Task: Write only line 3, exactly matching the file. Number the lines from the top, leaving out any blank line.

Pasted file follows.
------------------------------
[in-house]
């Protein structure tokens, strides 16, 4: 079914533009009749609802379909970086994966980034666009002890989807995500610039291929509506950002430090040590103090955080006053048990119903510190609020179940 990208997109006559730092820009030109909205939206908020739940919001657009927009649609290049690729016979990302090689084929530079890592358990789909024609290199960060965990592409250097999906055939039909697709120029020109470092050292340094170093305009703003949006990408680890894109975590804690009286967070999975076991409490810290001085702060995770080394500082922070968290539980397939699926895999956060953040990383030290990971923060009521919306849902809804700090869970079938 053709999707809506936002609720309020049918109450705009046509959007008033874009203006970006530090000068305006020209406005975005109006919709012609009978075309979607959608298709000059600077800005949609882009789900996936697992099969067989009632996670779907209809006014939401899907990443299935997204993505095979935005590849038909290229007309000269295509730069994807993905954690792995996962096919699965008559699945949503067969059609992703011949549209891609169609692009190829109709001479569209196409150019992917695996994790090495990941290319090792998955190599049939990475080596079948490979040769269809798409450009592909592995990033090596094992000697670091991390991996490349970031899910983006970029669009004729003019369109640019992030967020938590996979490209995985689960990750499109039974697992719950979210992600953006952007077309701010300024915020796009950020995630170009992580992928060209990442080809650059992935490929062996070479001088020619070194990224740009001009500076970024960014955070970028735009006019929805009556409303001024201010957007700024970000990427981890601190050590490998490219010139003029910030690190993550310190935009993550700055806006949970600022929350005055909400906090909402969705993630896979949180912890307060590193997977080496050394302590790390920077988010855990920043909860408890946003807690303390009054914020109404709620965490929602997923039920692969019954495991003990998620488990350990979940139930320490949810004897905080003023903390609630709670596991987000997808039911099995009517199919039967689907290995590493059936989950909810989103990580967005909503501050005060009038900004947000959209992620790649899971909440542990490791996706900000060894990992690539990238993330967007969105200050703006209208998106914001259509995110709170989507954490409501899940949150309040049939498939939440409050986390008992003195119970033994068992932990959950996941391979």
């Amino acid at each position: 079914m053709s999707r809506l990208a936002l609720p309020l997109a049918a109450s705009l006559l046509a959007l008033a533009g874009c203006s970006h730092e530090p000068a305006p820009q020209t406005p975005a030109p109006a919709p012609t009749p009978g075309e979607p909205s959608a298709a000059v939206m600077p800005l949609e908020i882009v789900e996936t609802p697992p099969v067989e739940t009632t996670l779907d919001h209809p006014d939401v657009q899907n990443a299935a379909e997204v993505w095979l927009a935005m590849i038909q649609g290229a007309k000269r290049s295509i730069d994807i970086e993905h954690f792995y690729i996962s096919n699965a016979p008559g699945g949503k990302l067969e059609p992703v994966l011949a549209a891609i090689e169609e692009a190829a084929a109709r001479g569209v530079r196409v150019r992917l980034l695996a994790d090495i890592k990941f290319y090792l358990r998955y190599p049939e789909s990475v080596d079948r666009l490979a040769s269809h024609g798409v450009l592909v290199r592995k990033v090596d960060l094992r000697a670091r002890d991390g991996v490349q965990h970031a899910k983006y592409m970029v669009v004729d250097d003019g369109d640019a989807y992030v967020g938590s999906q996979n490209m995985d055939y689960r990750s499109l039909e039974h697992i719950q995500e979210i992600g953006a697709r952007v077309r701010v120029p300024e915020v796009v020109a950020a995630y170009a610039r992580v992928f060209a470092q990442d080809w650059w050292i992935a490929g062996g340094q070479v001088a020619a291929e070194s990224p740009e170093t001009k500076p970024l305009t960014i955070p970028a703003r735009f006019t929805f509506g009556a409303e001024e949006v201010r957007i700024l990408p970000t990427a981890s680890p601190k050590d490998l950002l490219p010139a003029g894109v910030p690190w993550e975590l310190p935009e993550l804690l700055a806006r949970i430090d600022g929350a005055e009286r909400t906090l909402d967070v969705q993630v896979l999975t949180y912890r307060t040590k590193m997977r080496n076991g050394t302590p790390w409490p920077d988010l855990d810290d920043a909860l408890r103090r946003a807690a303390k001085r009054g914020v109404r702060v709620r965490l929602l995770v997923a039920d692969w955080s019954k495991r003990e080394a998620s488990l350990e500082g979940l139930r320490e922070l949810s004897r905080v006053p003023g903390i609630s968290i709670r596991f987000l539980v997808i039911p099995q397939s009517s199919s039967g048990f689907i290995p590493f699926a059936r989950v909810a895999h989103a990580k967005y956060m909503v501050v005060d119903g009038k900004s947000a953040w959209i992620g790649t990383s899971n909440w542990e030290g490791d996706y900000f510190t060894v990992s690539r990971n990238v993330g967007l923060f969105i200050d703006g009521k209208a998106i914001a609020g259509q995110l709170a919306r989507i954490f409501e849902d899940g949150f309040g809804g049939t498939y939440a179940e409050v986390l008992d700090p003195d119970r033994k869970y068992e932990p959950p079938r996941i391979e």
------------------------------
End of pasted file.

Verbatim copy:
């Amino acid at each position: 079914m053709s999707r809506l990208a936002l609720p309020l997109a049918a109450s705009l006559l046509a959007l008033a533009g874009c203006s970006h730092e530090p000068a305006p820009q020209t406005p975005a030109p109006a919709p012609t009749p009978g075309e979607p909205s959608a298709a000059v939206m600077p800005l949609e908020i882009v789900e996936t609802p697992p099969v067989e739940t009632t996670l779907d919001h209809p006014d939401v657009q899907n990443a299935a379909e997204v993505w095979l927009a935005m590849i038909q649609g290229a007309k000269r290049s295509i730069d994807i970086e993905h954690f792995y690729i996962s096919n699965a016979p008559g699945g949503k990302l067969e059609p992703v994966l011949a549209a891609i090689e169609e692009a190829a084929a109709r001479g569209v530079r196409v150019r992917l980034l695996a994790d090495i890592k990941f290319y090792l358990r998955y190599p049939e789909s990475v080596d079948r666009l490979a040769s269809h024609g798409v450009l592909v290199r592995k990033v090596d960060l094992r000697a670091r002890d991390g991996v490349q965990h970031a899910k983006y592409m970029v669009v004729d250097d003019g369109d640019a989807y992030v967020g938590s999906q996979n490209m995985d055939y689960r990750s499109l039909e039974h697992i719950q995500e979210i992600g953006a697709r952007v077309r701010v120029p300024e915020v796009v020109a950020a995630y170009a610039r992580v992928f060209a470092q990442d080809w650059w050292i992935a490929g062996g340094q070479v001088a020619a291929e070194s990224p740009e170093t001009k500076p970024l305009t960014i955070p970028a703003r735009f006019t929805f509506g009556a409303e001024e949006v201010r957007i700024l990408p970000t990427a981890s680890p601190k050590d490998l950002l490219p010139a003029g894109v910030p690190w993550e975590l310190p935009e993550l804690l700055a806006r949970i430090d600022g929350a005055e009286r909400t906090l909402d967070v969705q993630v896979l999975t949180y912890r307060t040590k590193m997977r080496n076991g050394t302590p790390w409490p920077d988010l855990d810290d920043a909860l408890r103090r946003a807690a303390k001085r009054g914020v109404r702060v709620r965490l929602l995770v997923a039920d692969w955080s019954k495991r003990e080394a998620s488990l350990e500082g979940l139930r320490e922070l949810s004897r905080v006053p003023g903390i609630s968290i709670r596991f987000l539980v997808i039911p099995q397939s009517s199919s039967g048990f689907i290995p590493f699926a059936r989950v909810a895999h989103a990580k967005y956060m909503v501050v005060d119903g009038k900004s947000a953040w959209i992620g790649t990383s899971n909440w542990e030290g490791d996706y900000f510190t060894v990992s690539r990971n990238v993330g967007l923060f969105i200050d703006g009521k209208a998106i914001a609020g259509q995110l709170a919306r989507i954490f409501e849902d899940g949150f309040g809804g049939t498939y939440a179940e409050v986390l008992d700090p003195d119970r033994k869970y068992e932990p959950p079938r996941i391979e």